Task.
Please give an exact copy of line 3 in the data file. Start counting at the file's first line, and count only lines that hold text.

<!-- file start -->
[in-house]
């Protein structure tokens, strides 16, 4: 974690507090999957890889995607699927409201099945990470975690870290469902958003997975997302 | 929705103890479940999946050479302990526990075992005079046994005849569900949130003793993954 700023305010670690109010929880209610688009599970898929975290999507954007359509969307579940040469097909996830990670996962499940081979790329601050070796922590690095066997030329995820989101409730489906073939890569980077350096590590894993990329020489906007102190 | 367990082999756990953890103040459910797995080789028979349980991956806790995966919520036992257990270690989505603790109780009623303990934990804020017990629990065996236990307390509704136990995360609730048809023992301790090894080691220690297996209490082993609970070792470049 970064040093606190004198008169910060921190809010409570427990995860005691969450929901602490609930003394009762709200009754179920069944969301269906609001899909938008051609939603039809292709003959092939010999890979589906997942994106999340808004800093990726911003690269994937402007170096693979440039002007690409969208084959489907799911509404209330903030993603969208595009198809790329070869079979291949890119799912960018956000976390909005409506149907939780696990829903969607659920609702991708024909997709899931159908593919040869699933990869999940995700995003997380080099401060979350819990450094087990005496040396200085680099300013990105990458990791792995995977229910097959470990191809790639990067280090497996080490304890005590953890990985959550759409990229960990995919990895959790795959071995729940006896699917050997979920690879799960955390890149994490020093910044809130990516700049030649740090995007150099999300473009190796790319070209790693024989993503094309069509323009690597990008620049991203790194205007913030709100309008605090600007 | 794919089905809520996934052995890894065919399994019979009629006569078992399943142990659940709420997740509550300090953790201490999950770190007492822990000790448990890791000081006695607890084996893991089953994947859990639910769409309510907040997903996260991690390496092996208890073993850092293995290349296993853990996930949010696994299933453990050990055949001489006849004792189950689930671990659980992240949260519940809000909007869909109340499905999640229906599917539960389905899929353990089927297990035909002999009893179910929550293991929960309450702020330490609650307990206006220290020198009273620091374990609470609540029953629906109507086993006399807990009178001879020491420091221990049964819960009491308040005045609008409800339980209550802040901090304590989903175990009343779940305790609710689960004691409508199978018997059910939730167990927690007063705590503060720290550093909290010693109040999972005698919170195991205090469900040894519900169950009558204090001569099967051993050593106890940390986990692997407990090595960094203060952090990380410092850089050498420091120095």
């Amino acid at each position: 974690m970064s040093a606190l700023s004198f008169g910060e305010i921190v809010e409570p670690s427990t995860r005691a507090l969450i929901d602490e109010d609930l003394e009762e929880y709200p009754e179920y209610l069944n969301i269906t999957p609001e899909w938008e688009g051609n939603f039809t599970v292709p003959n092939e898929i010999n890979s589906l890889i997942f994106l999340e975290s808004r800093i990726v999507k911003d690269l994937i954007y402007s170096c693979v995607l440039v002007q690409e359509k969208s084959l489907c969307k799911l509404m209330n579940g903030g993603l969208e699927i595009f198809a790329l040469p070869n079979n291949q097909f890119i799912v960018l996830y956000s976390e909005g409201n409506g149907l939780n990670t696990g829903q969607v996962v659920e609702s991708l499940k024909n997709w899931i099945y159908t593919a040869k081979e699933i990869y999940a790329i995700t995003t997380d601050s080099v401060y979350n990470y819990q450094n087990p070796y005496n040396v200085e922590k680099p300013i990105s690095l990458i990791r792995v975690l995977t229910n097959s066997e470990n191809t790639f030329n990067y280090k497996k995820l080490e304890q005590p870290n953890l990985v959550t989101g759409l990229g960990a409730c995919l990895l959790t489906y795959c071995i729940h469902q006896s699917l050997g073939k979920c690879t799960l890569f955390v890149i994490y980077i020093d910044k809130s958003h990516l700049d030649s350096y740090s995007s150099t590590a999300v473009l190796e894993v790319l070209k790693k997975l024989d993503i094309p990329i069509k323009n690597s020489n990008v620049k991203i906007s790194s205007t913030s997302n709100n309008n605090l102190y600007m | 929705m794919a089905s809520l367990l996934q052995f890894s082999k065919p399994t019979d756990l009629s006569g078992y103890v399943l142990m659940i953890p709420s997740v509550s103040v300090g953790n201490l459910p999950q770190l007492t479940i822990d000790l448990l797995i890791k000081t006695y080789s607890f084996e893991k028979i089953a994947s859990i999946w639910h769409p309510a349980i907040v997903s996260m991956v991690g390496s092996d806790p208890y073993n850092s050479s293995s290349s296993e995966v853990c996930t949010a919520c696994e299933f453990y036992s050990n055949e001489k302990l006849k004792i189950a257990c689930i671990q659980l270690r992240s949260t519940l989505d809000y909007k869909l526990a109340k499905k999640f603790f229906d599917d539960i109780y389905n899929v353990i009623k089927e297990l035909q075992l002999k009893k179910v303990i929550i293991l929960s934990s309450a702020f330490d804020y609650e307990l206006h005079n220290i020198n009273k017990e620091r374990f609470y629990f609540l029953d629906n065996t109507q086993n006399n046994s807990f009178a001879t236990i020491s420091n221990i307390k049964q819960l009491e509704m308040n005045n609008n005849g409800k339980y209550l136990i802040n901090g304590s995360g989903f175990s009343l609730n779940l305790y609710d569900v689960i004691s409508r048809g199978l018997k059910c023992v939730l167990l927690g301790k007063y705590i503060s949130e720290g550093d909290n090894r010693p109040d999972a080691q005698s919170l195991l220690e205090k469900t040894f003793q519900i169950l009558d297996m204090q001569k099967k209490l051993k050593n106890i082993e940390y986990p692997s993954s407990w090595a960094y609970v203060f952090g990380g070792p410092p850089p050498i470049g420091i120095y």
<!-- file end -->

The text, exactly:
């Amino acid at each position: 974690m970064s040093a606190l700023s004198f008169g910060e305010i921190v809010e409570p670690s427990t995860r005691a507090l969450i929901d602490e109010d609930l003394e009762e929880y709200p009754e179920y209610l069944n969301i269906t999957p609001e899909w938008e688009g051609n939603f039809t599970v292709p003959n092939e898929i010999n890979s589906l890889i997942f994106l999340e975290s808004r800093i990726v999507k911003d690269l994937i954007y402007s170096c693979v995607l440039v002007q690409e359509k969208s084959l489907c969307k799911l509404m209330n579940g903030g993603l969208e699927i595009f198809a790329l040469p070869n079979n291949q097909f890119i799912v960018l996830y956000s976390e909005g409201n409506g149907l939780n990670t696990g829903q969607v996962v659920e609702s991708l499940k024909n997709w899931i099945y159908t593919a040869k081979e699933i990869y999940a790329i995700t995003t997380d601050s080099v401060y979350n990470y819990q450094n087990p070796y005496n040396v200085e922590k680099p300013i990105s690095l990458i990791r792995v975690l995977t229910n097959s066997e470990n191809t790639f030329n990067y280090k497996k995820l080490e304890q005590p870290n953890l990985v959550t989101g759409l990229g960990a409730c995919l990895l959790t489906y795959c071995i729940h469902q006896s699917l050997g073939k979920c690879t799960l890569f955390v890149i994490y980077i020093d910044k809130s958003h990516l700049d030649s350096y740090s995007s150099t590590a999300v473009l190796e894993v790319l070209k790693k997975l024989d993503i094309p990329i069509k323009n690597s020489n990008v620049k991203i906007s790194s205007t913030s997302n709100n309008n605090l102190y600007m | 929705m794919a089905s809520l367990l996934q052995f890894s082999k065919p399994t019979d756990l009629s006569g078992y103890v399943l142990m659940i953890p709420s997740v509550s103040v300090g953790n201490l459910p999950q770190l007492t479940i822990d000790l448990l797995i890791k000081t006695y080789s607890f084996e893991k028979i089953a994947s859990i999946w639910h769409p309510a349980i907040v997903s996260m991956v991690g390496s092996d806790p208890y073993n850092s050479s293995s290349s296993e995966v853990c996930t949010a919520c696994e299933f453990y036992s050990n055949e001489k302990l006849k004792i189950a257990c689930i671990q659980l270690r992240s949260t519940l989505d809000y909007k869909l526990a109340k499905k999640f603790f229906d599917d539960i109780y389905n899929v353990i009623k089927e297990l035909q075992l002999k009893k179910v303990i929550i293991l929960s934990s309450a702020f330490d804020y609650e307990l206006h005079n220290i020198n009273k017990e620091r374990f609470y629990f609540l029953d629906n065996t109507q086993n006399n046994s807990f009178a001879t236990i020491s420091n221990i307390k049964q819960l009491e509704m308040n005045n609008n005849g409800k339980y209550l136990i802040n901090g304590s995360g989903f175990s009343l609730n779940l305790y609710d569900v689960i004691s409508r048809g199978l018997k059910c023992v939730l167990l927690g301790k007063y705590i503060s949130e720290g550093d909290n090894r010693p109040d999972a080691q005698s919170l195991l220690e205090k469900t040894f003793q519900i169950l009558d297996m204090q001569k099967k209490l051993k050593n106890i082993e940390y986990p692997s993954s407990w090595a960094y609970v203060f952090g990380g070792p410092p850089p050498i470049g420091i120095y």